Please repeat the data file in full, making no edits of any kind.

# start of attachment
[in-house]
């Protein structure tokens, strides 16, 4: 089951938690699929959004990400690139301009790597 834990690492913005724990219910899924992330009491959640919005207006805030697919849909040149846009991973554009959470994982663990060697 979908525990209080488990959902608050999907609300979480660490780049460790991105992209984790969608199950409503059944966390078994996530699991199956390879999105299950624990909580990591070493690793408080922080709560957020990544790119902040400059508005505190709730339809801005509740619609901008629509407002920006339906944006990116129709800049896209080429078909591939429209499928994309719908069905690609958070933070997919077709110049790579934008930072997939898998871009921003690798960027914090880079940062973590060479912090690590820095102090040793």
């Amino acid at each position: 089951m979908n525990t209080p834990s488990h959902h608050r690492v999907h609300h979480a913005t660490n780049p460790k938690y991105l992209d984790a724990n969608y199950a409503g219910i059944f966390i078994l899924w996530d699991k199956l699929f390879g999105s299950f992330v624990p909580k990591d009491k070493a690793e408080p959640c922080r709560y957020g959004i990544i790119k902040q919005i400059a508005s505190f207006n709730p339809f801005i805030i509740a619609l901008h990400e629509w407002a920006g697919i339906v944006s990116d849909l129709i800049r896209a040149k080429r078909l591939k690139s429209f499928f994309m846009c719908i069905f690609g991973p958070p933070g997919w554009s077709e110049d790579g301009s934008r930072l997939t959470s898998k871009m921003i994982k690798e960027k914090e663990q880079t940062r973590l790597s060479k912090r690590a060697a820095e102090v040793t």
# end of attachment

[in-house]
């Protein structure tokens, strides 16, 4: 089951938690699929959004990400690139301009790597 834990690492913005724990219910899924992330009491959640919005207006805030697919849909040149846009991973554009959470994982663990060697 979908525990209080488990959902608050999907609300979480660490780049460790991105992209984790969608199950409503059944966390078994996530699991199956390879999105299950624990909580990591070493690793408080922080709560957020990544790119902040400059508005505190709730339809801005509740619609901008629509407002920006339906944006990116129709800049896209080429078909591939429209499928994309719908069905690609958070933070997919077709110049790579934008930072997939898998871009921003690798960027914090880079940062973590060479912090690590820095102090040793």
């Amino acid at each position: 089951m979908n525990t209080p834990s488990h959902h608050r690492v999907h609300h979480a913005t660490n780049p460790k938690y991105l992209d984790a724990n969608y199950a409503g219910i059944f966390i078994l899924w996530d699991k199956l699929f390879g999105s299950f992330v624990p909580k990591d009491k070493a690793e408080p959640c922080r709560y957020g959004i990544i790119k902040q919005i400059a508005s505190f207006n709730p339809f801005i805030i509740a619609l901008h990400e629509w407002a920006g697919i339906v944006s990116d849909l129709i800049r896209a040149k080429r078909l591939k690139s429209f499928f994309m846009c719908i069905f690609g991973p958070p933070g997919w554009s077709e110049d790579g301009s934008r930072l997939t959470s898998k871009m921003i994982k690798e960027k914090e663990q880079t940062r973590l790597s060479k912090r690590a060697a820095e102090v040793t």